Pittsburg, California is a city within Contra Costa County that has a large Mexican American population. Within this community, mothers were not putting their children in car seats while driving at the same rate as in the county overall. In response to this, the county targeted the cost associated with car seats as the problem. A policy was passed which provided money to make car seats available to low-income families. Under this policy, when people were stopped and ticketed for not placing their child in a car seat, a portion of the money raised went into a fund that purchased car seats for low-income families. However, this alone did not ensure that car seats were being used regularly within the Latino community of Pittsburg .
Through further research, the county discovered that Latina mothers expressed concern about placing their children in car seats, labeling the practice as cold and uncaring and stating that it felt awkward not to hold their children in their laps. Officials realized that the issue was not merely the cost of the car seats but beliefs and norms about their usage. As part of addressing this, they launched a campaign to shift the behavioral norms about using car seats. The county partnered with a local Latina comedian to create a public safety campaign that outreached to the Latino community, illustrating the importance of using car seats to keep children safe, and more importantly, emphasizing the nurturing aspects of putting children safely in child seats. The campaign featured the local comedian wearing a large car seat everywhere that she went-to the grocery store, the bank, and even at her wedding. The message portrayed was that at first a car seat may seem uncomfortable and foreign, but the more it is used, the more supportive and comfortable it becomes. The campaign ran in both English and in Spanish.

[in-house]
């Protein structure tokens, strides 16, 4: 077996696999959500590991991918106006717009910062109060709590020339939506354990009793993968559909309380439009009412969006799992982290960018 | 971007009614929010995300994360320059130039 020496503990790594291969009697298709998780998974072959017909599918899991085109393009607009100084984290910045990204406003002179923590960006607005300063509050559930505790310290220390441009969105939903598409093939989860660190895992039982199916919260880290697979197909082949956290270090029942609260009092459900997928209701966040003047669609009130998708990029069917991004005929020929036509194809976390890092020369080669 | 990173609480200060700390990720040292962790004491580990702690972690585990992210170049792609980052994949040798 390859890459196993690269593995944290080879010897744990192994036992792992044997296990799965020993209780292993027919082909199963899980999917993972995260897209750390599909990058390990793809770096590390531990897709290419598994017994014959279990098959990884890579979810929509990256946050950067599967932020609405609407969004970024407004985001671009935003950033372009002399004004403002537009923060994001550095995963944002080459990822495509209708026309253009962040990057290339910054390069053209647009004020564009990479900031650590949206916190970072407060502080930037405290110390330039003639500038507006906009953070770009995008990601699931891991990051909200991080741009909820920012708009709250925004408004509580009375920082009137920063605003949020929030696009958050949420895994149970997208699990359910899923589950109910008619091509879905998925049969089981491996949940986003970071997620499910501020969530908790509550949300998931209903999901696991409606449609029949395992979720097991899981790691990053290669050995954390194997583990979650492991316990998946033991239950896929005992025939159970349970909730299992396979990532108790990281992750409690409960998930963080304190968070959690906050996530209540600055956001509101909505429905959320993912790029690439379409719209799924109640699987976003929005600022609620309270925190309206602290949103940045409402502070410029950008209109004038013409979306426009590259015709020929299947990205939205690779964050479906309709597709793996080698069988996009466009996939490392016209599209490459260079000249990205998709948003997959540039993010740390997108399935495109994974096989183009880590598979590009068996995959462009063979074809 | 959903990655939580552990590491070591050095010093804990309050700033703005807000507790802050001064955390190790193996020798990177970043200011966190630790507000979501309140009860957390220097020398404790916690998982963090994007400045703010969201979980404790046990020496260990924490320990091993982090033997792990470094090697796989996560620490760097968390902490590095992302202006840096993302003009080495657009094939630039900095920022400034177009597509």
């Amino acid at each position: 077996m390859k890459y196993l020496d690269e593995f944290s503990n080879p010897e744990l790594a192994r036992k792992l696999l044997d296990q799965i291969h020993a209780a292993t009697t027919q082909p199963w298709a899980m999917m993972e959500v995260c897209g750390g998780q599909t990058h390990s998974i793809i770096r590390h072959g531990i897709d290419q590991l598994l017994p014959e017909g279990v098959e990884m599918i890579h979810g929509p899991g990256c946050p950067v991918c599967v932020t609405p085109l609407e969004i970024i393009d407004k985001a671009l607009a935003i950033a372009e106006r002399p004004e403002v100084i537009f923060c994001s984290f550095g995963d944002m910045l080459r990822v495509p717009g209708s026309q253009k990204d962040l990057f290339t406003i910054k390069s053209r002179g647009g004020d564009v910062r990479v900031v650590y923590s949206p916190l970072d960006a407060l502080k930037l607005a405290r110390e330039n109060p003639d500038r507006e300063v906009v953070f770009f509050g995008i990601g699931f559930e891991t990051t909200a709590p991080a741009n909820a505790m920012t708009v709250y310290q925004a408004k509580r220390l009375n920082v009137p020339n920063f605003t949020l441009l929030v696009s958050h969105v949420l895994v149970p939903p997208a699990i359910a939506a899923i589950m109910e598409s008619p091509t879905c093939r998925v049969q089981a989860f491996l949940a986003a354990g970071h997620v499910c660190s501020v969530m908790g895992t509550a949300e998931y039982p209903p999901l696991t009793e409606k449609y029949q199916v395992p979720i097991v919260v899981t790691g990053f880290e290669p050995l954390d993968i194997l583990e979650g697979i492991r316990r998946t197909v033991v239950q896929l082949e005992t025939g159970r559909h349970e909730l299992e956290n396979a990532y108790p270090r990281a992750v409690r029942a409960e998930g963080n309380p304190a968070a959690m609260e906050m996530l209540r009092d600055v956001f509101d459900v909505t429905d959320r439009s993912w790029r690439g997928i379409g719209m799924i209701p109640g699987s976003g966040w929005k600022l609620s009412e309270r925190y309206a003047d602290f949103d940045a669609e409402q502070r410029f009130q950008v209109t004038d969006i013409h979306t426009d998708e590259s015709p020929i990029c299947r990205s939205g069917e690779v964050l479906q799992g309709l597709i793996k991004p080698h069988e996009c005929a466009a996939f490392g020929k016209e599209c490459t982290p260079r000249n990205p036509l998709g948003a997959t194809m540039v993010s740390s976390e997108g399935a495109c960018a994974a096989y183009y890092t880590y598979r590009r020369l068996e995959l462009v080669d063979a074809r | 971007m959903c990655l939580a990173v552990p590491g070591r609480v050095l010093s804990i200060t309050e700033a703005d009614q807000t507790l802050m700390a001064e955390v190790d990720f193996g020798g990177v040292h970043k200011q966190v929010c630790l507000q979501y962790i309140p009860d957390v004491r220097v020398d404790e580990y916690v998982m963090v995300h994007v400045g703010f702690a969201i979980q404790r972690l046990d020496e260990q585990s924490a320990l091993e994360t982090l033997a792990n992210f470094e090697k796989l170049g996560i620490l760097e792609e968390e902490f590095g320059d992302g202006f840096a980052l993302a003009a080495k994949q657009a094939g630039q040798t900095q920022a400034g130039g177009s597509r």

The following outcomes were achieved as a result of the county's efforts, 1) Established a funding stream to assist low-income families in the purchasing of car seats; 2) Developed a plan that built on cultural values and beliefs to promote safer behavioral norms (acceptable behaviors and attitudes), and 3) Established a partnership between public health, the local media, and local advocates to shift behavioral norms (acceptable behaviors and attitudes). This effort illustrates the need for multifaceted activities such as policies, addressing service gaps, working with community members, and using media to reach large numbers of people to shift norms.